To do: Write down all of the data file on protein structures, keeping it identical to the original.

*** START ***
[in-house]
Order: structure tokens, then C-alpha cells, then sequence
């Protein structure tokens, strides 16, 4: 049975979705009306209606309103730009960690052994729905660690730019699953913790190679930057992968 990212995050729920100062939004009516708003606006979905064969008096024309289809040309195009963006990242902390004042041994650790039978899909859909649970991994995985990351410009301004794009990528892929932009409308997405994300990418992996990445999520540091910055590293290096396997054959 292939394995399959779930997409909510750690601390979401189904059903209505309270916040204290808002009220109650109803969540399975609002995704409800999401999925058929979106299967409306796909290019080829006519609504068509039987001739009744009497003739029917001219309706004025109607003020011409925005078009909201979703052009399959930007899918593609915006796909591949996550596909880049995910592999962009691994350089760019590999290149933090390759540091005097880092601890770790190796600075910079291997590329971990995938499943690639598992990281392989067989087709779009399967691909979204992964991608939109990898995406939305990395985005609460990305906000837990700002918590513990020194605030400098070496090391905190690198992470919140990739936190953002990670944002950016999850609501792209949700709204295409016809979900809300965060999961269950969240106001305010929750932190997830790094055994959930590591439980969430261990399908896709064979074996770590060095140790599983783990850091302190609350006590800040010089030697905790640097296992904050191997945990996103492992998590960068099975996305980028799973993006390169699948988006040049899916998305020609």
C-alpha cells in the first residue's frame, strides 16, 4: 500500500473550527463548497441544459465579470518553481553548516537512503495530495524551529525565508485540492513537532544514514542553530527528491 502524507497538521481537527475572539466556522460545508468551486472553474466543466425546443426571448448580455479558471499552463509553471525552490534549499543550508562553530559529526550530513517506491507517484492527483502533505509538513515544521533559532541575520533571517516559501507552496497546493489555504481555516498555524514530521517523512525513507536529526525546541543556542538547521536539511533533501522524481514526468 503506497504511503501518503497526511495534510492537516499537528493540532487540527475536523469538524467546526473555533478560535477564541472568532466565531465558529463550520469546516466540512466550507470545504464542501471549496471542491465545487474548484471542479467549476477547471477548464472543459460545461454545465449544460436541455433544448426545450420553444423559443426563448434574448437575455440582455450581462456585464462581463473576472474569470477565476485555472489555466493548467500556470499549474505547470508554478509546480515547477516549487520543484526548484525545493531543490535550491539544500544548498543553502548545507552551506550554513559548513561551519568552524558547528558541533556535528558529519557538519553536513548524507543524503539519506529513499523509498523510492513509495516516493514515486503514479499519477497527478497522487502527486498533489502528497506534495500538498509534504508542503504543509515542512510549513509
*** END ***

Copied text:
[in-house]
Order: structure tokens, then C-alpha cells, then sequence
């Protein structure tokens, strides 16, 4: 049975979705009306209606309103730009960690052994729905660690730019699953913790190679930057992968 990212995050729920100062939004009516708003606006979905064969008096024309289809040309195009963006990242902390004042041994650790039978899909859909649970991994995985990351410009301004794009990528892929932009409308997405994300990418992996990445999520540091910055590293290096396997054959 292939394995399959779930997409909510750690601390979401189904059903209505309270916040204290808002009220109650109803969540399975609002995704409800999401999925058929979106299967409306796909290019080829006519609504068509039987001739009744009497003739029917001219309706004025109607003020011409925005078009909201979703052009399959930007899918593609915006796909591949996550596909880049995910592999962009691994350089760019590999290149933090390759540091005097880092601890770790190796600075910079291997590329971990995938499943690639598992990281392989067989087709779009399967691909979204992964991608939109990898995406939305990395985005609460990305906000837990700002918590513990020194605030400098070496090391905190690198992470919140990739936190953002990670944002950016999850609501792209949700709204295409016809979900809300965060999961269950969240106001305010929750932190997830790094055994959930590591439980969430261990399908896709064979074996770590060095140790599983783990850091302190609350006590800040010089030697905790640097296992904050191997945990996103492992998590960068099975996305980028799973993006390169699948988006040049899916998305020609």
C-alpha cells in the first residue's frame, strides 16, 4: 500500500473550527463548497441544459465579470518553481553548516537512503495530495524551529525565508485540492513537532544514514542553530527528491 502524507497538521481537527475572539466556522460545508468551486472553474466543466425546443426571448448580455479558471499552463509553471525552490534549499543550508562553530559529526550530513517506491507517484492527483502533505509538513515544521533559532541575520533571517516559501507552496497546493489555504481555516498555524514530521517523512525513507536529526525546541543556542538547521536539511533533501522524481514526468 503506497504511503501518503497526511495534510492537516499537528493540532487540527475536523469538524467546526473555533478560535477564541472568532466565531465558529463550520469546516466540512466550507470545504464542501471549496471542491465545487474548484471542479467549476477547471477548464472543459460545461454545465449544460436541455433544448426545450420553444423559443426563448434574448437575455440582455450581462456585464462581463473576472474569470477565476485555472489555466493548467500556470499549474505547470508554478509546480515547477516549487520543484526548484525545493531543490535550491539544500544548498543553502548545507552551506550554513559548513561551519568552524558547528558541533556535528558529519557538519553536513548524507543524503539519506529513499523509498523510492513509495516516493514515486503514479499519477497527478497522487502527486498533489502528497506534495500538498509534504508542503504543509515542512510549513509